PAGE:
Ceramic Artist Profile

Kawai Akiteru

ceramic artist Kawai Akiteru's name in Japanese

In the late 1920's in Japan, a small group of artists started the mingei, or "folk craft" movement.  It was a reaction to what they saw as the increasing threat of industrialization upon traditional, handmade crafts.  For them, modern society's eye for beauty in simple utensils for daily life was becoming blinded by low cost and standardization.

So a group of potters, including Bernard Leach, Hamada Shōji, and Kawai Kanjirō, sought to keep the craftsman spirit alive by producing everyday objects which satisfied the practical as well as the spiritual needs of life.  The works they made were functional, expressive, yet unassuming.  As a matter of principal, mingei wares were hardly ever signed.

Kawai Kanjirō (1890-1966) is considered one of the principal figures within the mingei movement.  With equal amounts of engineering skill and artistic sensibility, Kawai created works of extraordinary creativity and rustic charm.  He had a penchant for combining modern methods of manufacture with traditional Japanese design, pioneering a technique called doro-hakémé, or "mud slip brushing."

Thanks to the contribution of the mingei movement, a great number of Japanese handcrafts, including baskets, furniture and cast iron ware, were preserved and are still thriving today.  In the realm of ceramics, Kawai Kanjirō's legacy extends far and wide, and a small handful of his descendants continue producing pottery to this day.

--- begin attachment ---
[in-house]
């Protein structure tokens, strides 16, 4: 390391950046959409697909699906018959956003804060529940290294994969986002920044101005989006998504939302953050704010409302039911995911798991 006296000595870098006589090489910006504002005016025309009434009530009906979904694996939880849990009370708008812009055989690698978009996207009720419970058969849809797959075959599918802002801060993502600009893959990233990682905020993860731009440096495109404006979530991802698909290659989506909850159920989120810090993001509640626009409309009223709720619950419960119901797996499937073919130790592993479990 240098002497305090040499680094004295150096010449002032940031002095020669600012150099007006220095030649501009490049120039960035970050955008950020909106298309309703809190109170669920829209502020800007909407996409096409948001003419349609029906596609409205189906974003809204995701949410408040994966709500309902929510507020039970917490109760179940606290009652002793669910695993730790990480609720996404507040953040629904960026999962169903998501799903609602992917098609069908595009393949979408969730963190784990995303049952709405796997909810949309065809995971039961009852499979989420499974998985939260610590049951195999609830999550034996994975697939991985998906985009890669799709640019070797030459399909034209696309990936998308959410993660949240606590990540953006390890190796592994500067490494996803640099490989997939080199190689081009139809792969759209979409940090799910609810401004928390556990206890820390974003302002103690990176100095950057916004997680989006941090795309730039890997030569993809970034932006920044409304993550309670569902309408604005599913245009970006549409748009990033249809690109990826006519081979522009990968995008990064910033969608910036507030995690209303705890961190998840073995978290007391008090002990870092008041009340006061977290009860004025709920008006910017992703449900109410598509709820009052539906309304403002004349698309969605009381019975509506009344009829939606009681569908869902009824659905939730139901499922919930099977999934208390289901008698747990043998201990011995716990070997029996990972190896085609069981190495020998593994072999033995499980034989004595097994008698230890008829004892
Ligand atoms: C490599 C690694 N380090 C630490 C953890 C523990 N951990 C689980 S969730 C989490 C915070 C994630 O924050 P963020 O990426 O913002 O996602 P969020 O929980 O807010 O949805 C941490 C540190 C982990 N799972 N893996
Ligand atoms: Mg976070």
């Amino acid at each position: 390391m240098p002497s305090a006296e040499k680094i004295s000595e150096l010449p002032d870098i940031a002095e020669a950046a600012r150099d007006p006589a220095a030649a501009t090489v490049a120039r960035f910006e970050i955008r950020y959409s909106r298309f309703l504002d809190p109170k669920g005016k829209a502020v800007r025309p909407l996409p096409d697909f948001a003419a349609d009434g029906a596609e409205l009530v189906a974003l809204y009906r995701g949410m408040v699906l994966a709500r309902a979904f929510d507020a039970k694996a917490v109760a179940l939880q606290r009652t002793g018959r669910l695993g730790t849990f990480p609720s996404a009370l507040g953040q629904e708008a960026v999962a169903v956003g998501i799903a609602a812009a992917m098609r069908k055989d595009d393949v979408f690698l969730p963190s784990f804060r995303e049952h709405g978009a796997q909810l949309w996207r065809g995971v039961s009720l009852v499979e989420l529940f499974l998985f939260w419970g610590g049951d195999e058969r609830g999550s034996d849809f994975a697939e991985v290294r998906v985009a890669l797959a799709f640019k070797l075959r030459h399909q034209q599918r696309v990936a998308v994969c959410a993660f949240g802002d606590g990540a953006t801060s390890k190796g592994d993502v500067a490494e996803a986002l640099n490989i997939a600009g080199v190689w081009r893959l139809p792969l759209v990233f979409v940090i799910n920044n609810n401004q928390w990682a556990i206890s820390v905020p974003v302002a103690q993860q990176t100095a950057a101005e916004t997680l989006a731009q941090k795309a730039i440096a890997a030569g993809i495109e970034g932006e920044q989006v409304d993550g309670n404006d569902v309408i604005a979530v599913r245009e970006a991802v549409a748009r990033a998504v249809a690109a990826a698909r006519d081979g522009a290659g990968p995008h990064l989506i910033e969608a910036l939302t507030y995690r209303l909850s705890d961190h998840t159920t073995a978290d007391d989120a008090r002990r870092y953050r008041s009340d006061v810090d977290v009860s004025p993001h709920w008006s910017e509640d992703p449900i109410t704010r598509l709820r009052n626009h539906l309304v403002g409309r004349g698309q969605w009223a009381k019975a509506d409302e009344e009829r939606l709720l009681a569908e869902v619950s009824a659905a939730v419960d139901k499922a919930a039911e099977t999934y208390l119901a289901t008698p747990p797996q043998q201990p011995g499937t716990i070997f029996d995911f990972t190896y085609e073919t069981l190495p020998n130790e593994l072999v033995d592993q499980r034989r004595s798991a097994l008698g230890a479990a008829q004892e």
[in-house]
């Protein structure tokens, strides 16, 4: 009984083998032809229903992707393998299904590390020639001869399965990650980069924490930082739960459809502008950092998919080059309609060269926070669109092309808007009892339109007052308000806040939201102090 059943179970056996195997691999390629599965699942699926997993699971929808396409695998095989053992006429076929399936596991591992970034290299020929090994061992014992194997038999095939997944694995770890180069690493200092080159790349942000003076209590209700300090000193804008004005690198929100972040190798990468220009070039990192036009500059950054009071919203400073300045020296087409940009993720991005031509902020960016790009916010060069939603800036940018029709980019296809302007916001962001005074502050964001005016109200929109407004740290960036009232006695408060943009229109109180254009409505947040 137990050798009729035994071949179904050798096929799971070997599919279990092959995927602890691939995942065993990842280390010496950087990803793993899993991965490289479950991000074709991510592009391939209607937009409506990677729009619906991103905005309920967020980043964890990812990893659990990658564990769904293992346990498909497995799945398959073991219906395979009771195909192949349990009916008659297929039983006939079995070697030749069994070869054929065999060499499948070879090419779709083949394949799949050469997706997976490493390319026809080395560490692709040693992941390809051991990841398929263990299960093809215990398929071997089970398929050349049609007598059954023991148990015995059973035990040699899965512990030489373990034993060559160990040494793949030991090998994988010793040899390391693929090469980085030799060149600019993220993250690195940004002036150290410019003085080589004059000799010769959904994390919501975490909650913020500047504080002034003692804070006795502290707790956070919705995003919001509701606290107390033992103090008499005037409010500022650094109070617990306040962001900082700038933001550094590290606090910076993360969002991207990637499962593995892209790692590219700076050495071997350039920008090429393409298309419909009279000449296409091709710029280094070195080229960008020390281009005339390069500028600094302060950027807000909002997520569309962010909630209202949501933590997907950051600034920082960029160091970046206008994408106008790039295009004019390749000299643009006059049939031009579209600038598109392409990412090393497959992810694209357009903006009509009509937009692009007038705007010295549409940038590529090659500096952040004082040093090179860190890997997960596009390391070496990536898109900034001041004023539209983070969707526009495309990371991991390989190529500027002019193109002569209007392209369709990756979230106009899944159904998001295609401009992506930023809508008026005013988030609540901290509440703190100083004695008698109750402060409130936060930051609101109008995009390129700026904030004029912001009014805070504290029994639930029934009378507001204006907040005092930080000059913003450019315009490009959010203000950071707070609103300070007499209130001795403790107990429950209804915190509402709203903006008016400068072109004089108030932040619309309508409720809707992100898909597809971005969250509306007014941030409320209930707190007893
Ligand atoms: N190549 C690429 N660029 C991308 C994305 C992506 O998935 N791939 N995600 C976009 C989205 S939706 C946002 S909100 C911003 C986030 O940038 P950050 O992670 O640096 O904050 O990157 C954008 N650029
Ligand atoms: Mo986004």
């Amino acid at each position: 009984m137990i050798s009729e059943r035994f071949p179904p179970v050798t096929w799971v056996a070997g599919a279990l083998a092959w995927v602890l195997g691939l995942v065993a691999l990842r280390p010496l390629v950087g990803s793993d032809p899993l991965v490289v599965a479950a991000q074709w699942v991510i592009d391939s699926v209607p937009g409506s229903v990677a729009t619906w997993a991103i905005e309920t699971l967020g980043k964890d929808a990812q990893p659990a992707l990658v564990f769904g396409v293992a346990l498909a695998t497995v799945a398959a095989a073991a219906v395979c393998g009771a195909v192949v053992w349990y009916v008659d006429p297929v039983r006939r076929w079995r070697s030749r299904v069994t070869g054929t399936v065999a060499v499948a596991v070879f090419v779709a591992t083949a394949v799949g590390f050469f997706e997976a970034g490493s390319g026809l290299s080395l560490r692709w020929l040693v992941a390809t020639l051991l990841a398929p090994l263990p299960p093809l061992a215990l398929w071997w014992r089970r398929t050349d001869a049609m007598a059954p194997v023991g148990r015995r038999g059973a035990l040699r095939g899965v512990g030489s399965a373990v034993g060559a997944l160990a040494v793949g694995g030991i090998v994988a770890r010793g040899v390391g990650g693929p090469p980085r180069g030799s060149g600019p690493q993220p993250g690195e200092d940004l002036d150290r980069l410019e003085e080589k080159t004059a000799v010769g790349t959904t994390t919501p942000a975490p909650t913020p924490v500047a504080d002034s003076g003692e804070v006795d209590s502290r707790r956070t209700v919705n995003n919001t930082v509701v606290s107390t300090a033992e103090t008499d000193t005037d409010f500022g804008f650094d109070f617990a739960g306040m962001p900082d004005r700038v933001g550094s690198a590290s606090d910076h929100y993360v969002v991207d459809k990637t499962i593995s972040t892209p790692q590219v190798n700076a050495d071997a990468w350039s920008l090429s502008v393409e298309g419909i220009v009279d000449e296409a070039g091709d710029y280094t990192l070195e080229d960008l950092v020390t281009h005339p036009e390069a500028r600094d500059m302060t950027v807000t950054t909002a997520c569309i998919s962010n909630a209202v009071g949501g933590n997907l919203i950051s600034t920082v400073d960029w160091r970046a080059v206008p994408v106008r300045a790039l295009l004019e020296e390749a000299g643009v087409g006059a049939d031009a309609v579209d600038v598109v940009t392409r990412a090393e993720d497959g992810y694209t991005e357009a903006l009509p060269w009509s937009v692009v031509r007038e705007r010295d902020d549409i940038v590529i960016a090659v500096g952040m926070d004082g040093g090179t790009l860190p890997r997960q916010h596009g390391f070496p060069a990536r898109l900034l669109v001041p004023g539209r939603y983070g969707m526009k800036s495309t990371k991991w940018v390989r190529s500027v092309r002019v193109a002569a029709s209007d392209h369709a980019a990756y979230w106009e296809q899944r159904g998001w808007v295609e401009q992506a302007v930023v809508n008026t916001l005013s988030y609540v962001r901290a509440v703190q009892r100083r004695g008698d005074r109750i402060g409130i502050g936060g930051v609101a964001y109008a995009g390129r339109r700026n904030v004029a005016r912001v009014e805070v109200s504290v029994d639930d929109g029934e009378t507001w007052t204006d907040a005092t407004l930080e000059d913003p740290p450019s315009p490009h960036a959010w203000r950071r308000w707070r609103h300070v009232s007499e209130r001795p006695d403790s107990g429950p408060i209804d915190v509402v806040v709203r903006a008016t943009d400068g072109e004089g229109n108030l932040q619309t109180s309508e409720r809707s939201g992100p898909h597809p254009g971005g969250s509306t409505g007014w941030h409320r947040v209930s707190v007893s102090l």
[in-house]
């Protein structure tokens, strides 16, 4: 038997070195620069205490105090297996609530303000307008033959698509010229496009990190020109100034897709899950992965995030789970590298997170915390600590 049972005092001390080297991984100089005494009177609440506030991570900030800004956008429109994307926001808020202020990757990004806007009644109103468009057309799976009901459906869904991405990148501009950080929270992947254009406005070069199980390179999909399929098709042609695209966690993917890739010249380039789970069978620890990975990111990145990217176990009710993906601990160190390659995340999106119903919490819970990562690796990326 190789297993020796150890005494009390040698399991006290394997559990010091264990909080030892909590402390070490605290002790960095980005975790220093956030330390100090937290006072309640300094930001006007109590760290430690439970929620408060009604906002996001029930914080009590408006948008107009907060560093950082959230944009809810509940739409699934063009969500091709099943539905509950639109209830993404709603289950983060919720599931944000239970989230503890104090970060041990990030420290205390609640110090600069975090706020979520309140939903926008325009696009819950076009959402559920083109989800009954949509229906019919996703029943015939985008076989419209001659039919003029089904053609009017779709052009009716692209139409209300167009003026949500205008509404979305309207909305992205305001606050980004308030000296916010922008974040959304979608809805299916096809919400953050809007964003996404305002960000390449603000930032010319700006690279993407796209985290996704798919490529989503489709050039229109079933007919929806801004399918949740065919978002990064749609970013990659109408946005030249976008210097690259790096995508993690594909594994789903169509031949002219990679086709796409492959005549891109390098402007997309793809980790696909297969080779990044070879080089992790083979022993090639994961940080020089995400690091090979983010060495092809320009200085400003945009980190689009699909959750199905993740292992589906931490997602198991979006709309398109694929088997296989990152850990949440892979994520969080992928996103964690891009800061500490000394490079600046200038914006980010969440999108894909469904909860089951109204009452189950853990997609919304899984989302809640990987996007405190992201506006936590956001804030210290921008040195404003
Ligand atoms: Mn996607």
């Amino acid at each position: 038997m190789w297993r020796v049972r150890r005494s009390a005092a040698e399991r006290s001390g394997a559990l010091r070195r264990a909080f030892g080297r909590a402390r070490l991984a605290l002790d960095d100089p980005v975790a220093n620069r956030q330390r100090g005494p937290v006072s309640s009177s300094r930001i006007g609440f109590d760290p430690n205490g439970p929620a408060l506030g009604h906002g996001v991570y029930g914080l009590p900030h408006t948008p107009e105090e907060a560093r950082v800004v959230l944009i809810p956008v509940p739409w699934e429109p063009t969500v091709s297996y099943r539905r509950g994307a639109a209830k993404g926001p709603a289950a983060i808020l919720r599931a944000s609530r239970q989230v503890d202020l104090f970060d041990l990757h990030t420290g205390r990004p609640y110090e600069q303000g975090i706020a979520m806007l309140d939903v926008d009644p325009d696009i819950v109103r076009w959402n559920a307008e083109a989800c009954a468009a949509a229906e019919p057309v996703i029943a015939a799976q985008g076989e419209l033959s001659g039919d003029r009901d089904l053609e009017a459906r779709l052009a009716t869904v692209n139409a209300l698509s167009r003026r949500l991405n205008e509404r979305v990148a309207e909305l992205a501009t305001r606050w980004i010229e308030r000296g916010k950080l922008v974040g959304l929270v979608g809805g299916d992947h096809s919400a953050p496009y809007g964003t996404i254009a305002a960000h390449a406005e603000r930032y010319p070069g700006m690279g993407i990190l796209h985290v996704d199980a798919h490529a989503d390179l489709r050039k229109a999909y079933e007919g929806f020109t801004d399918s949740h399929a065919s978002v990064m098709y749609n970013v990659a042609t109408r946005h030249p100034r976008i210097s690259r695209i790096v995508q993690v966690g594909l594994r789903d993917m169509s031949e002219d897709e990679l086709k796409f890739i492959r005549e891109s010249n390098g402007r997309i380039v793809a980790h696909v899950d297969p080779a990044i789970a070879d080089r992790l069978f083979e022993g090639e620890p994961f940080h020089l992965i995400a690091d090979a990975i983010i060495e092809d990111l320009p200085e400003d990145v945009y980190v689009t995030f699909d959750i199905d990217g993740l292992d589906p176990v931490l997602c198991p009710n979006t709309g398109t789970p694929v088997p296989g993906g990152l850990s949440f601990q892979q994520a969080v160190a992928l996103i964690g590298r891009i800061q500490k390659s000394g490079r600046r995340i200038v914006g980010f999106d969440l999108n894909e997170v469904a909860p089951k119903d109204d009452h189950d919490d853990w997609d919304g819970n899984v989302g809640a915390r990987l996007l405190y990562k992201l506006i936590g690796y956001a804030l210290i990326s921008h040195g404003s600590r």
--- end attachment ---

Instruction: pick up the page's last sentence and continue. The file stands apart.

Among them is his great-grandnephew, Kawai Akiteru.

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Kawai Akiteru


Born as the first son of ceramic artist Kawai Tōru, Kyoto


Graduates from the Kyoto Municipal Institute of Ceramics


Graduates from the Kyoto Municipal Institute of Ceramics - advanced degree in industrial ceramic research.


Begins appreticeship under his father


Group Exhibition, Daimaru Dept. Store Gallery, Osaka


Group Exhibition, Nihonbashi Mitsukoshi Dept. Store Gallery, Tokyo
Group Exhibition, Mitsukoshi Dept. Store Gallery, Ginza


Group Exhibition, JR Isetan Dept. Store Gallery, Kyoto


Kawai Akiteru is the newest member to the family of artists related to the legendary master.  Raised in a household steeped in the mingei aesthetic and a mere stone's throw away from Kawai Kanjrō's house (now a memorial museum), Kawai picked up the family trade quite naturally.  In 2000, he began apprenticing under his father, Kawai Tōru, learning how to master forming, glazing, and the behemoth noborigama kiln that brings their work to life.

Kawai displays a talent for adopting certain elements from the works of his predecessors and refining them into a style which is less structured and more elegant.  Unlike the faceted mentori pieces of his father, the younger Kawai tends toward fluid decoration, low-relief curls, and undulating forms in his rendition of mingei.


Kawai Akiteru holds group exhibitions at major department store galleries across Japan, most recently at Nihonbashi Mitsukoshi, Tokyo.


exhibition image

Osaka Daimaru Group Exhibition

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Potter's Insignia

Kawai Akiteru's works are signed around the footring with the letter A - the first in his given name.  The wooden presentation box holds his full name and stamp.